Perhaps volume two will see this premise hurtle again into the unknown, but at the close of this book we have a relatively clear concept - the two Vampirnella travel from town to town, getting entangled in the angst of the homosocial adolescent spaces they infiltrate (boarding schools!) and fleeing when they are discovered to be different. Allan is impulsive, struggling to contain his cravings as a young Vampirnella, but he is sensitive. Edgar, while more mature, masks deep emotional scars with an air of arrogance and domineering wrathfulness. They are at once shattered children and powerful forces of nature, their separation from humanity raising the stakes of emotional conflict to the heights of melodrama and ultimately chaos. Homoerotic yearning permeates these chapters, both implied and directly addressed, while the memory of Marybelle haunts interactions with an equal ferocity.
The homoeroticism both subtextual and textual in The Poe Clan must have appealed greatly to Hagio’s teen girl audience, but Hagio’s subversion runs deeper than titillation.The female gaze Hagio places on men and male attraction is functionally a pretense for a playful exploration of gender roles, less overt in this comic than in her later work, but just tangible and deliberate enough to let a curious mind run wild. Hagio’s Europe does not exist, and its inhabitants could be anyone, their bodies anything. Maybe they’re you, reader, or maybe they’re who you want to be. While Edgar and Alan are never explicitly defined as lovers, their cohabitation, their position as two messy young men together against the world, raises unspoken possibilities of alternative lifestyles and expressions more radical than the boyish crushes confessed explicitly by other characters.
Poor lost Marybelle, perhaps a one-dimensional cypher, the desired gothic virgin embodying a very narrow notion of femininity in the guise of tragedy, functions in the best moments of The Poe Clan less as a character and more as a sign of an ideal, prelapsarian feminine past, an embodiment that cannot be attained and whose loss cannot be reversed. So many boys and men throughout this series have lost daughters, sisters, lovers, and friends who look just like Marybelle. Perhaps every dead girl is Marybelle in Hagio’s world, perhaps every romantic and repressed man has lost her. One starts to get the sense after a time that Marybelle is less someone these people knew but rather an absence to be measured against, an ideal to possess or abandon remaining a source of internal conflict or regret nonetheless. From her initial weakness and need for protection to the trauma of her death which reverberates through the series, each character wrestles with their relation to her in reflection to their relationship to, desire for, repulsion by or distance from the unattainable girlhood embodied by her essence, eternally young and forever dead.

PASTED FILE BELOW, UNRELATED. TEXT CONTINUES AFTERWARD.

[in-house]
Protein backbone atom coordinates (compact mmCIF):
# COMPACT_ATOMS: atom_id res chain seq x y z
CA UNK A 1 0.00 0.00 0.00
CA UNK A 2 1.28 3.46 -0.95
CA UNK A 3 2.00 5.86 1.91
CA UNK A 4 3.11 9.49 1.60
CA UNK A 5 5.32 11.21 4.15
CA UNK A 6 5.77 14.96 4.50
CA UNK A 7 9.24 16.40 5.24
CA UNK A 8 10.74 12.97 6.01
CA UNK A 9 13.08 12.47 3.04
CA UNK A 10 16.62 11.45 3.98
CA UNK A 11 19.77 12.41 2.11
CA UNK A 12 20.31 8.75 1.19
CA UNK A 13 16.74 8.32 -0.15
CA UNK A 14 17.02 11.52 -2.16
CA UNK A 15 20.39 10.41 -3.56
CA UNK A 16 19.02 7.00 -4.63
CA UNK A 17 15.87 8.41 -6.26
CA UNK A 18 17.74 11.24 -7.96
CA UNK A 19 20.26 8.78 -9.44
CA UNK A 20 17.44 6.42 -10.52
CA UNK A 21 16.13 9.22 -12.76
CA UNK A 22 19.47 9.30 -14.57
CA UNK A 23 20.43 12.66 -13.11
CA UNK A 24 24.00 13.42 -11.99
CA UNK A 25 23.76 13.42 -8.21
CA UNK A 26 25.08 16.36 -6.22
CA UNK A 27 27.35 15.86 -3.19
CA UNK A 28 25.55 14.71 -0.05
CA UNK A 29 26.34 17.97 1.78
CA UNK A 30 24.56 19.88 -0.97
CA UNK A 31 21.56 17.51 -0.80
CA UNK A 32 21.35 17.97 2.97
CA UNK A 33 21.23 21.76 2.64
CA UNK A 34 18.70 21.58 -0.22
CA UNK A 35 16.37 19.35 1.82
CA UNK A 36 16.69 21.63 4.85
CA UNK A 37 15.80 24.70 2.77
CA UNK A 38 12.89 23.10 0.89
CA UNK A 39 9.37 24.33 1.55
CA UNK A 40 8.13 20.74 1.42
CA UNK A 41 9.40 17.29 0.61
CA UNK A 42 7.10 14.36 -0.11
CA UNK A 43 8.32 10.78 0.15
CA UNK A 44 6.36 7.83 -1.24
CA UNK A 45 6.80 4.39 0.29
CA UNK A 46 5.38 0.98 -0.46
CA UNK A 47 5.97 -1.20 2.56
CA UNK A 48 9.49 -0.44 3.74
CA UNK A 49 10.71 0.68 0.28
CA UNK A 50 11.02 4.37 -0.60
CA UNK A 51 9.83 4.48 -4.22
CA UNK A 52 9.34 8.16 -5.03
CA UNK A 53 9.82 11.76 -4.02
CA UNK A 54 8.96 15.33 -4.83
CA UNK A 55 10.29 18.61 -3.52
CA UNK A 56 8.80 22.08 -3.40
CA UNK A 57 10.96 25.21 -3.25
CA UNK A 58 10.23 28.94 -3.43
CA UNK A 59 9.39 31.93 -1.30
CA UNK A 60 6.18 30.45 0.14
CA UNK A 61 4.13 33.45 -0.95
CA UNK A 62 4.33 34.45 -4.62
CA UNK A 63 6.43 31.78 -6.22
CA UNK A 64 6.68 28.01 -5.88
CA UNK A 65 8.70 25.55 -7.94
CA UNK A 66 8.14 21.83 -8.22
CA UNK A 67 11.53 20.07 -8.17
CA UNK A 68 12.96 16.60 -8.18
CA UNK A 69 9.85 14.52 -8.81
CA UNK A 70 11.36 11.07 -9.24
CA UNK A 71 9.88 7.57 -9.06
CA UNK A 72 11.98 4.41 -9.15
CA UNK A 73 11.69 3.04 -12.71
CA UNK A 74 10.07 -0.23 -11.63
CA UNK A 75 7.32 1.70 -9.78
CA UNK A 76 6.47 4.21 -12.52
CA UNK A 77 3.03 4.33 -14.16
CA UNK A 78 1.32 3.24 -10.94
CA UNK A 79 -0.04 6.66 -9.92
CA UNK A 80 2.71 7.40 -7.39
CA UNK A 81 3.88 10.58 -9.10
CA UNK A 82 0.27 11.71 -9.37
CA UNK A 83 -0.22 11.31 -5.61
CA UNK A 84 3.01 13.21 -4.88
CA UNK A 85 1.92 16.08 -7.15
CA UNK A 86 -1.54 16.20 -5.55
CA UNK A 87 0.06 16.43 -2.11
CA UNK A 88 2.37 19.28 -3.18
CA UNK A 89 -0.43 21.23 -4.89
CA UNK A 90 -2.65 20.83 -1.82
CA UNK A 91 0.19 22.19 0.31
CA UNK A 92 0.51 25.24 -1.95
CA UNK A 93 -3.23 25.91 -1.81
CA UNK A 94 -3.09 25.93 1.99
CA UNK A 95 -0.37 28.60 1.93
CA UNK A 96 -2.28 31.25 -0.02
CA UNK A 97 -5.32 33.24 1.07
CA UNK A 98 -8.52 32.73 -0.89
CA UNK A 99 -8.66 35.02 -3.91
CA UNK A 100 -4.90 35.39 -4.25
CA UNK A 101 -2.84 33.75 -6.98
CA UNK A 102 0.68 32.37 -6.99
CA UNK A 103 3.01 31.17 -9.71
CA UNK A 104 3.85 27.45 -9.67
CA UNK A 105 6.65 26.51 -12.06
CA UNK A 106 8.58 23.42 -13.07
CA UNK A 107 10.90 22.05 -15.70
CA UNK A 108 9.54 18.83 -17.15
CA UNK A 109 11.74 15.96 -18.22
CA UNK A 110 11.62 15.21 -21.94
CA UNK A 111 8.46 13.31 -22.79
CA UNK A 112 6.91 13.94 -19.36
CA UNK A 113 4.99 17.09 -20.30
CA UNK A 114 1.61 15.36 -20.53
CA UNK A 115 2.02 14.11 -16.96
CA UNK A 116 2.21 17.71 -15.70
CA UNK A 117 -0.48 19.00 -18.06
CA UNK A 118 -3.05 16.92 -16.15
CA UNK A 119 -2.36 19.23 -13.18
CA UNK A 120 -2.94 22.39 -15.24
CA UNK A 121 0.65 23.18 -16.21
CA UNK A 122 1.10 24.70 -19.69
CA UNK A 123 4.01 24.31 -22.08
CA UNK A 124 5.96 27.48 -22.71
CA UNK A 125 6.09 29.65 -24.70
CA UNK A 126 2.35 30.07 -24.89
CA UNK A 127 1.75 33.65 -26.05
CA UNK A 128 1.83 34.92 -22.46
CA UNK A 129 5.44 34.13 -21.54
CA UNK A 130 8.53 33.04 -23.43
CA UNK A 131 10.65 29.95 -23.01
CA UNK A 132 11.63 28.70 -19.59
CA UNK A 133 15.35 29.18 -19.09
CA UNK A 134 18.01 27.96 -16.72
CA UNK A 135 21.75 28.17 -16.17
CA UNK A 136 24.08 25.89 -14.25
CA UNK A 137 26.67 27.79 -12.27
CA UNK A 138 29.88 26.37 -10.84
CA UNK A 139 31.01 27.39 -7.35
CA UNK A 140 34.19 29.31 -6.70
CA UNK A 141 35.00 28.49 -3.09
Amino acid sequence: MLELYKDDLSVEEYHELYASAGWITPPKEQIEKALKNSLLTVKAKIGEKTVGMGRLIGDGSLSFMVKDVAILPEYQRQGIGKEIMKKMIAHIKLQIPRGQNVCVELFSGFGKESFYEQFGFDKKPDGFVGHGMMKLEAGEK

[ Shifting the narrative forward into the present day of course means awkwardly walking around the atrocities of recent memory - In an interlude set in a romantic German setting, a flashback to a generation’s worth of time passed between chapters gives mention of Hitler and the Nazi party barely a page, two narrow panels addressing this dark time directly before moving on. It would be unfair to expect Hagio to deliver a nuanced reflection on Shoah in a shojo vampire romance, but as a Jewish man living in a time and place where Nazi sympathizers choose anime avatars when they anonymously harrass people online, it is at least worth acknowleging that a fantasy comic about eternally beautiful youths with blond hair and blue eyes in an ideallized Europe does not exist in an ideological vacuum.